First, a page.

BFTF: Moving onto something a little different, my own perspective of the voluntary work done by the Black Community is that it is done in a very focussed, very professional manner and I just wondered what your perspective of the Asian community was, from the outside as it were?
Morris : From my own point of view, and some of my colleagues point of view, we think that the Asian community is well organised because you have your own businesses and you put a percentage of that, I believe, into setting up your own projects so that you can be self-funding -and then you use some government funding. 

I think some parts of the Black and White communities do similar things but one thing I notice about the Asian community is that you stick together and built it within - and that is a skill that is good practice within any culture.
BFTF : Thinking about young people who are listening and thinking about getting involved in voluntary activities, what tips can you give them on making projects a success?
Morris : All you have to do is to have the confidence to do it! Volunteering is the best way of getting into a job because there is no pressure, you are not getting paid - so it allows you to make mistakes, to suss out what is going on. And then, when you feel comfortable, you can apply for a job. Any youngsters out there - don’t think a job is going to come to you, you have to go out and seek it.
BFTF : And taking that a bit further, some youngsters think that because they have tried something once and it hasn’t worked, they can now give up. But the reality is that to achieve success you may need to come at a problem from two or three different angles before you achieve what you are after. In short, you need Sabr (patience). What is your view on this?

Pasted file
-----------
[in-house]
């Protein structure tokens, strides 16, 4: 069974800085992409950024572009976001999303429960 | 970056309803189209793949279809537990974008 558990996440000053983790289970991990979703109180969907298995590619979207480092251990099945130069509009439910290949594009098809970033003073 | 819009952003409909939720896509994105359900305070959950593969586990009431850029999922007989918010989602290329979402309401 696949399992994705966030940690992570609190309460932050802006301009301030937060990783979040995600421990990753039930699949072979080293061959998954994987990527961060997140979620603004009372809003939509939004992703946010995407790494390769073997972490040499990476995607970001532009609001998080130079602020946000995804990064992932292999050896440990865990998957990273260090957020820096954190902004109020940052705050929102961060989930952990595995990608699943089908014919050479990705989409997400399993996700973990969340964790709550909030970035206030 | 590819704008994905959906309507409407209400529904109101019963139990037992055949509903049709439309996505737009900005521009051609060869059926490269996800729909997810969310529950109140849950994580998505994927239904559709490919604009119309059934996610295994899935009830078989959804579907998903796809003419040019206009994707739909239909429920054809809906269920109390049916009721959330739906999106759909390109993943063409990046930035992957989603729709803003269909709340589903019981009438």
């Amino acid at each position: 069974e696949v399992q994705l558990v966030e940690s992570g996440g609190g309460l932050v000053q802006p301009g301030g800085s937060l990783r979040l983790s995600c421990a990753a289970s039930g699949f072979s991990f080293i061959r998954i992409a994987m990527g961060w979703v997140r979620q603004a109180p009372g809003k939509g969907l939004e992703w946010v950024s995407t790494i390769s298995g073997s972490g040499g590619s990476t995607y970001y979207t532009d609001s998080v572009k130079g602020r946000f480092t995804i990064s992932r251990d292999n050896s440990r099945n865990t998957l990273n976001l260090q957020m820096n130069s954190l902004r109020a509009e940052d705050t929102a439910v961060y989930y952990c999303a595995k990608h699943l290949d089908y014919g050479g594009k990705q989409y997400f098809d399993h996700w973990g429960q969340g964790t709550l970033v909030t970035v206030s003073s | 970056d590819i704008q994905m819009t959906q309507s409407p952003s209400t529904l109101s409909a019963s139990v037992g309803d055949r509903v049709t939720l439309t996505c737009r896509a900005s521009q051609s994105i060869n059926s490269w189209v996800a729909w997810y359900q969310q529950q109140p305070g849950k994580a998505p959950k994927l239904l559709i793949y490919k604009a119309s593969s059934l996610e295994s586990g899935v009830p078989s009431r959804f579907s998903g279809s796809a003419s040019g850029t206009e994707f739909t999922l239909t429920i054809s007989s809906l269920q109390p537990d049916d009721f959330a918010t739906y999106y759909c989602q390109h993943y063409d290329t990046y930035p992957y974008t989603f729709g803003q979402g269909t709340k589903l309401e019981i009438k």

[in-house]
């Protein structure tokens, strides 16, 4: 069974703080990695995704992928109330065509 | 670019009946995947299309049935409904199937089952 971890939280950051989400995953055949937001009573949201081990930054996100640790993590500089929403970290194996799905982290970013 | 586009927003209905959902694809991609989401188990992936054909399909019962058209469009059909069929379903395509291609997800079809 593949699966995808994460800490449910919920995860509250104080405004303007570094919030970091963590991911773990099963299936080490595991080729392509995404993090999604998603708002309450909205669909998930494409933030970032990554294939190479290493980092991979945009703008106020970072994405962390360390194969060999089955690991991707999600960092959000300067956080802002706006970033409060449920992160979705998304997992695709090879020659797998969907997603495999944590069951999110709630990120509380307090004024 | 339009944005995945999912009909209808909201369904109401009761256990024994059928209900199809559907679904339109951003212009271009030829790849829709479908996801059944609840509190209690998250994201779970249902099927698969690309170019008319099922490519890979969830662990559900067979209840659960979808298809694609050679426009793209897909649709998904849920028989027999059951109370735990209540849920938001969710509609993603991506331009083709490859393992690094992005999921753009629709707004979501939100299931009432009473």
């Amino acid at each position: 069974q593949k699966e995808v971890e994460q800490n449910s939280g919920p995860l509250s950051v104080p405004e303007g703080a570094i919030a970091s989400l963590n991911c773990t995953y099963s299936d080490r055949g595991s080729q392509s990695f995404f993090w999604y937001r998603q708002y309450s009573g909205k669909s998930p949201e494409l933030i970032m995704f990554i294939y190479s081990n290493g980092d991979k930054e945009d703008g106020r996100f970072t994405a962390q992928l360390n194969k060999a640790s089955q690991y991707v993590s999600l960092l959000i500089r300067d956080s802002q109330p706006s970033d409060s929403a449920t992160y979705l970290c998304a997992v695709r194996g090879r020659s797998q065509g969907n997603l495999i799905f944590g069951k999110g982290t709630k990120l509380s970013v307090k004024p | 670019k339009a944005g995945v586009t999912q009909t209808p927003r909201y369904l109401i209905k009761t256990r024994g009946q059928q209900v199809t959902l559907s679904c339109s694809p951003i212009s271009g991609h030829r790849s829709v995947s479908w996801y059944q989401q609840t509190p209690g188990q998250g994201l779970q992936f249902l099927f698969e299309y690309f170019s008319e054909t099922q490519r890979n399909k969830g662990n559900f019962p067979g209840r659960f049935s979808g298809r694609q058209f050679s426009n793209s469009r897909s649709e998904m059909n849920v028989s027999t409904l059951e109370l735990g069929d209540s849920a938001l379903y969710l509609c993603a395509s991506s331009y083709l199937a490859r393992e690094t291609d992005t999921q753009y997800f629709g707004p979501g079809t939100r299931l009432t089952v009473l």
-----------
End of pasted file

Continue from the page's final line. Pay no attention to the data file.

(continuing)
Morris : When we were setting up Unity, I faced a lot of barriers. We had high powered people saying that there wasn’t a gun or gang problem in Nottingham in 2005. We had certain community leaders who I went to on a one-to-one who wouldn’t even give me two pence. Then when you look behind the scenes there are other rival football schemes that were trying to close the door, say we don’t want another project in Nottingham. But we weren’t coming at this from a football sense. Football within the Unity project is just a hub, to get the people in. All the spokes are the other activities we do - working with people at risk, employment, training, aspiration building, self esteem, mentoring, youth work. 

I don’t want these young people to stay with me, I know projects that want to keep these young people as gangsters so that they can pull in money. I don’t want them to be gangsters, I want them to go and get a job, to look after themselves so that when I get to sixty, I can walk down the road and not be fearful that something is going to happen to me, my children or my grandkids.
BFTF : Thank you for those heartfelt words. Lastly, all guests on the show get asked “The Special Question” - What do you think is the best thing about living in the UK?
Morris : I think it’s diversity. I think we have moved a long way, I can remember when I was a youngster that racism would be right in your face. People may argue that it is a bit covert now but the thing is you can go down streets now and go in houses and see dual heritage family with blacks and whites living together with, from previous relationships, a black child, a white child and then a dual heritage child that they have had together. We are going to have our setbacks, but it is getting better.

Image source : Robin, Australasian robin : M&S